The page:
What Do I Need To Start Bowhunting?
Renting equipment from your local range will allow you to test a variety of bow types, bow sights and settings to find the particular set up that works best for you. Your local archery range will likely offer the services of an expert who is well versed on the features of each type of bow as well as the different equipment options that are available, and this expert will be able to help you decide what is best for you. When you do purchase your own equipment and start bowhunting you will know you have the best equipment for you because you have already tried many of the available options at the range. Once you have selected the archery equipment that best suits your own shooting style and preferences, you will need to spend time learning the different skills you will need to be proficient when you start bowhunting in the field. You will need to learn the fundamentals of archery that can only be learned at the range with hours of practice. These fundamentals can be taught to you by a personal shooting coach or by a friend who is already experienced, but they can also be self taught once you know what they are. Learning to shoot at your local archery range has an advantage, and will give you the opportunity to watch proficient shooters as they apply each fundamental while practicing their own skills. Learning proper stance and placement of your hands, arms and fingers should be your first goal; this can be learned by watching the best shooters at your range.
Arrow placement on the bow and string, called nocking, is one fundamental that may be difficult to learn while watching others shoot, but the basics of arrow placement will generally be learned as you set up your bow prior to shooting, as it will be specific to the type of bow and bow sight equipment you are using. As you watch the more experienced shooters, note the techniques that are used in drawing back the bowstring, anchoring, and holding at a full draw while aiming the arrow. The next two fundamentals are release and follow through. Your release should be smooth and relaxed: as you hold your aim, focus on breathing, and as you complete your exhale, slowly relax your draw hand to release the string, then maintain follow through by holding your aim until the arrow reaches your target. Learn and practice these fundamentals, before you start bowhunting.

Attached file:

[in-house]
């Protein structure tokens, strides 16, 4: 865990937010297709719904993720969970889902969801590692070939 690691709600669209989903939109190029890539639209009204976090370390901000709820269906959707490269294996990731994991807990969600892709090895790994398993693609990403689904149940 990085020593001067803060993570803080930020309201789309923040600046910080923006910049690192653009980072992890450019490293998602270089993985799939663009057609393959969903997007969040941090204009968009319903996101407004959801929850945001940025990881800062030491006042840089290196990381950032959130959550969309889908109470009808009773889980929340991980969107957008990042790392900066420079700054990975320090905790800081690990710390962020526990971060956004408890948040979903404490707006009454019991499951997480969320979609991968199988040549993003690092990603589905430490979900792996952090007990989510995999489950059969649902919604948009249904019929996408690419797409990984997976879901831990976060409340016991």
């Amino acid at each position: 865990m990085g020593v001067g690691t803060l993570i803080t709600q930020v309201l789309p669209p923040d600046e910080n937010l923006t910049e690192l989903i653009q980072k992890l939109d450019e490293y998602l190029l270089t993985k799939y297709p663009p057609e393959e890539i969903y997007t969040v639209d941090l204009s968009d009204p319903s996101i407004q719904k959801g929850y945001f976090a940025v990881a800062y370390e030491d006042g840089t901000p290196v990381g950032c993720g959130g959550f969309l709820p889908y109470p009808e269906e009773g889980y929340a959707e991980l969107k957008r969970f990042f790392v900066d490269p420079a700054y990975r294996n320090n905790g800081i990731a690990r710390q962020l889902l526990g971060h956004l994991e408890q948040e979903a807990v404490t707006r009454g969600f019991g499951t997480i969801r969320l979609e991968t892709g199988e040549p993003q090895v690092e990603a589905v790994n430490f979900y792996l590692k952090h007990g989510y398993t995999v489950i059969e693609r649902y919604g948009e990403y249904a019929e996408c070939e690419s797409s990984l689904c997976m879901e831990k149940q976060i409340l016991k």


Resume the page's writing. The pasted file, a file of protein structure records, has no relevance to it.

When you have learned the fundamentals of archery, you will need to practice them in the field before you start bowhunting. Many shooting ranges do have what is known as a "3D" range. A 3D range is set up to offer a number of life-sized, three dimensional targets. The targets are intended to represent the different types of game animals that you would encounter when you start bowhunting, and the targets are placed at different unmarked ranges. While 3D shooting will help you learn skills such as range (distance) estimation and point of aim, an aspiring bowhunter will need to become proficient with his or her shooting skills in the field. Field archery skills can be practiced while "stump shooting". Stump shooting involves walking through actual field terrain or a forest, and selecting a number of targets or "stumps" that vary in size, shape and distance. Stump shooting teaches the important skill of estimating unknown distance, which you will need to start bowhunting.
Once you become more proficient with your bow, having learned the fundamentals of archery, and having learned to estimate the distance between yourself and your target, you will want to prepare yourself for the actual use of your skills to take game in the field. Bowhunting requires more than great archery skills. It also requires great field skills. Depending on whether you want to try stalking game on the ground or shooting from a blind or tree stand, there are some skills you will need that are crucial to success. You will need to learn the skill and art of camouflage, so that you can visually blend in with your environment. While deer and other game animals do not necessarily see differences in color, they can easily see changes in patterns. Game animals often have acuity for seeing movement, and have a very keen sense of smell. So you must learn to camouflage both your scent and your movement.
Camouflaging your scent can be passive, by using charcoal impregnated clothing, or it can be active, by maintaining a downwind location relative to game at all times. Camouflaging your movement can also be both passive and active, passive being accomplished by wearing silent clothing and gear and active by learning to stay very still or to move very slowly and silently. One of the most important skills you will need to start bowhunting is the skill of tracking. Whether you are tracking game to locate it and to position yourself for a shot, or tracking game that you have already shot and wounded, it will take time and practice in the field to learn. Finally, you must learn to field dress your game. Field dressing your game properly will allow you to preserve the freshness of the meat and to efficiently bring it out of the field. Once you have all of these skills mastered, you will be ready for the many challenges and rewards, and you will have what you need to start bowhunting.
Written By : Jeff VanMeter, United States
Edited by: Rajesh Bihani ( Find me on Google+ )